Daniel Coats on Principles & Values
Republican Jr Senator (IN)
"I never left Indiana," Ellsworth, a former county sheriff from Evansville, said in contrast. The critique irritated Coats, who had brushed off Ellsworth's criticisms for most of the evening but now stood on stage shaking his head. "You can shake your head all day long," Ellsworth said. "You said it."
"Brad," Coats said, sounding exasperated, "it was a second home."
Coats said voters are unhappy with federal government, and he accuses Ellsworth of being lockstep with his party leaders. "Clearly, a lot of Hoosiers are not happy with what's come out of Washington these last two years. 90% of what's come out has been supported by my opponent," Coats said. "There's a lot of enthusiasm for change in Washington."
Ellsworth said Coats' claim that he has voted in line with Obama and House Speaker Nancy Pelosi 90% of the time is misleading He said those votes could include anything from naming a post office to honoring a sports team. "I have one of the most independent voting records in Congress, and I had a more conservative voting record than four Republicans," Ellsworth said.
Coats battled back, saying that it was his law firm--not him personally--who represented clients on those issues. He pointed instead at Ellsworth, saying that the Democrat's votes for the bailout, health care law and stimulus bill put the country in almost insurmountable debt. "I can understand that someone who went to Washington talking like a conservative here at home--but followed the agenda of Nancy Pelosi and Barack Obama nearly 90% of the time--would not want to come home and talk about that," Coats said.
Coats appeared to claim he accepted the lobbying job only after leaving office. "I said, 'Under the laws, I'm not able to negotiate anything.' In fact, I took a month off after I left because I didn't even want t think about what was next," Coats said.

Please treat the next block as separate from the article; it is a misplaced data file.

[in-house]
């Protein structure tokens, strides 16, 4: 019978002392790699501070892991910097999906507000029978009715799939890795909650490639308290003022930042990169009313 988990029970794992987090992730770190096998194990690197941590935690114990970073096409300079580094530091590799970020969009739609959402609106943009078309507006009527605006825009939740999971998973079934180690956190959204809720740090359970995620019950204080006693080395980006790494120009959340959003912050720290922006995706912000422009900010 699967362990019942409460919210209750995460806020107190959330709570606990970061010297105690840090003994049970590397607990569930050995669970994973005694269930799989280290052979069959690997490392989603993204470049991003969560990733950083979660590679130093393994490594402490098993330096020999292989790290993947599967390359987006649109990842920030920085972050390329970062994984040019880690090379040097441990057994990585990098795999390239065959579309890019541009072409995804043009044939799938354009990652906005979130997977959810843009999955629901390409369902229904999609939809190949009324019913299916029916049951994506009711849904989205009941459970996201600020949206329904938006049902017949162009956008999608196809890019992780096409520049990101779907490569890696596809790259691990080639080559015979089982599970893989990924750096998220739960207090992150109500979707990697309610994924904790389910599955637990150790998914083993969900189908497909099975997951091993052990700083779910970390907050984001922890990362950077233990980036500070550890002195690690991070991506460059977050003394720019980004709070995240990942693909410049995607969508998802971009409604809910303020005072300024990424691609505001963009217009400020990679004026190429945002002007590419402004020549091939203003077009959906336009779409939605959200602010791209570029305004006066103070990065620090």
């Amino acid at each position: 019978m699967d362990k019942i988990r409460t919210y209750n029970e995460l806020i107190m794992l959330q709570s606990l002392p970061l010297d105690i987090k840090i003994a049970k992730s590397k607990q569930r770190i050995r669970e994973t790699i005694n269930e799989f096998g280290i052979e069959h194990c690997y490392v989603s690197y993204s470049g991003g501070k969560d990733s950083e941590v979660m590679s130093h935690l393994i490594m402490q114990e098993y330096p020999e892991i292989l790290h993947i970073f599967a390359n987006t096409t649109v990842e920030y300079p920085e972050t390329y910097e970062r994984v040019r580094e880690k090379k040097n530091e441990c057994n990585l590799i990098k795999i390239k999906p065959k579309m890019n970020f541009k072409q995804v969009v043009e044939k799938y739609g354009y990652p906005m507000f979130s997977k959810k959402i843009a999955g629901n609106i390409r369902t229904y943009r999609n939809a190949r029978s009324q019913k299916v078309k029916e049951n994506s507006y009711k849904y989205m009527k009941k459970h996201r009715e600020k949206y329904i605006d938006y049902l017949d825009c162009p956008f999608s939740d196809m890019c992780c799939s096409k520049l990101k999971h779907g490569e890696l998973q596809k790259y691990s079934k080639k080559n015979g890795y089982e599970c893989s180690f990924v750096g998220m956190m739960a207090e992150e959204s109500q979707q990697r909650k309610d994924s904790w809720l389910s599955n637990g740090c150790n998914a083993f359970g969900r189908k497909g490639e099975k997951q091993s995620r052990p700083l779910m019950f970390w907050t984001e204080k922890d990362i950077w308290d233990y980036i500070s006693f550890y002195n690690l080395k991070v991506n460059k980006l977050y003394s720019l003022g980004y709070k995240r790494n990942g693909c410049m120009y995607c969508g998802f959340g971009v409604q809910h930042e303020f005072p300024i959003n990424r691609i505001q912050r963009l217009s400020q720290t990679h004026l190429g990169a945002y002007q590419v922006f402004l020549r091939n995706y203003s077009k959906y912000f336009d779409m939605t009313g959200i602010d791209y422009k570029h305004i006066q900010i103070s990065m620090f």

What's clear is that on Oct. 17, 1998, press reported that the firm was "quite intrigued by Coats." Coats' Senate office announced that the deal was done on Dec. 3. On Jan. 3, Coats' Senate term ended. In Feb. 1999, Coats began working for the firm, earning a salary over $400,000.
Coats' campaign said the former senator simply misspoke. By "after I left," the campaign says he meant after Oct. 21, when the Senate adjourned and Coats was through casting votes.
The idea had been germinating well before Nixon offered his advice. Gingrich had spent four years seeing his fellow Republicans in the House react instead of act. Newt reached out first to Rep. Vin Weber of Minnesota. Together they recruited Robert Walker of Pennsylvania, Judd Gregg of New Hampshire, Dan Coats of Indiana, Connie Mack of Florida, Joe Barton of Texas, and Dan Lundgren and Duncan Hunter of California. The group met weekly and planned.
"Trent Lott was the godfather," Gingrich recalls. "He hosted a weekly luncheon. Dick Cheney came. I thought Cheney or Lott would be the Republican leader and I'd be the senior planner."
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